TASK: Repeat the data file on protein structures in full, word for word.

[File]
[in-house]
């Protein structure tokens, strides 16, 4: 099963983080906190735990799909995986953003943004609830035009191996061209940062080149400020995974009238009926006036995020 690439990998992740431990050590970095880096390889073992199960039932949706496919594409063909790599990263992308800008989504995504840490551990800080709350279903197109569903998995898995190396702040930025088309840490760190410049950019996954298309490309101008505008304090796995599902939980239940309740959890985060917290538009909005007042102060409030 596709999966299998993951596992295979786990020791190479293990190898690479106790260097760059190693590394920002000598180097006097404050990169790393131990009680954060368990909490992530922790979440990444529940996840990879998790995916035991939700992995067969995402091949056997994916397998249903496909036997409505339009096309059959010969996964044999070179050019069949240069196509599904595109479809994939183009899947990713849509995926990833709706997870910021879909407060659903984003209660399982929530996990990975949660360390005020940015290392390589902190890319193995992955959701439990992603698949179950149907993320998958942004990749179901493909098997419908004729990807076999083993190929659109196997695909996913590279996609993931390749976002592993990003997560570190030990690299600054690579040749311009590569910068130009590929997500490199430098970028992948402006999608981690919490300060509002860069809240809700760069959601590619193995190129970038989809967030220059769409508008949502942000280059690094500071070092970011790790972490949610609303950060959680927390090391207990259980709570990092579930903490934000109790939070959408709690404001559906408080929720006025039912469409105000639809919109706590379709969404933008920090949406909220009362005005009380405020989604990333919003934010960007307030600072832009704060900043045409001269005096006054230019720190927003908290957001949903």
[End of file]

[in-house]
């Protein structure tokens, strides 16, 4: 099963983080906190735990799909995986953003943004609830035009191996061209940062080149400020995974009238009926006036995020 690439990998992740431990050590970095880096390889073992199960039932949706496919594409063909790599990263992308800008989504995504840490551990800080709350279903197109569903998995898995190396702040930025088309840490760190410049950019996954298309490309101008505008304090796995599902939980239940309740959890985060917290538009909005007042102060409030 596709999966299998993951596992295979786990020791190479293990190898690479106790260097760059190693590394920002000598180097006097404050990169790393131990009680954060368990909490992530922790979440990444529940996840990879998790995916035991939700992995067969995402091949056997994916397998249903496909036997409505339009096309059959010969996964044999070179050019069949240069196509599904595109479809994939183009899947990713849509995926990833709706997870910021879909407060659903984003209660399982929530996990990975949660360390005020940015290392390589902190890319193995992955959701439990992603698949179950149907993320998958942004990749179901493909098997419908004729990807076999083993190929659109196997695909996913590279996609993931390749976002592993990003997560570190030990690299600054690579040749311009590569910068130009590929997500490199430098970028992948402006999608981690919490300060509002860069809240809700760069959601590619193995190129970038989809967030220059769409508008949502942000280059690094500071070092970011790790972490949610609303950060959680927390090391207990259980709570990092579930903490934000109790939070959408709690404001559906408080929720006025039912469409105000639809919109706590379709969404933008920090949406909220009362005005009380405020989604990333919003934010960007307030600072832009704060900043045409001269005096006054230019720190927003908290957001949903």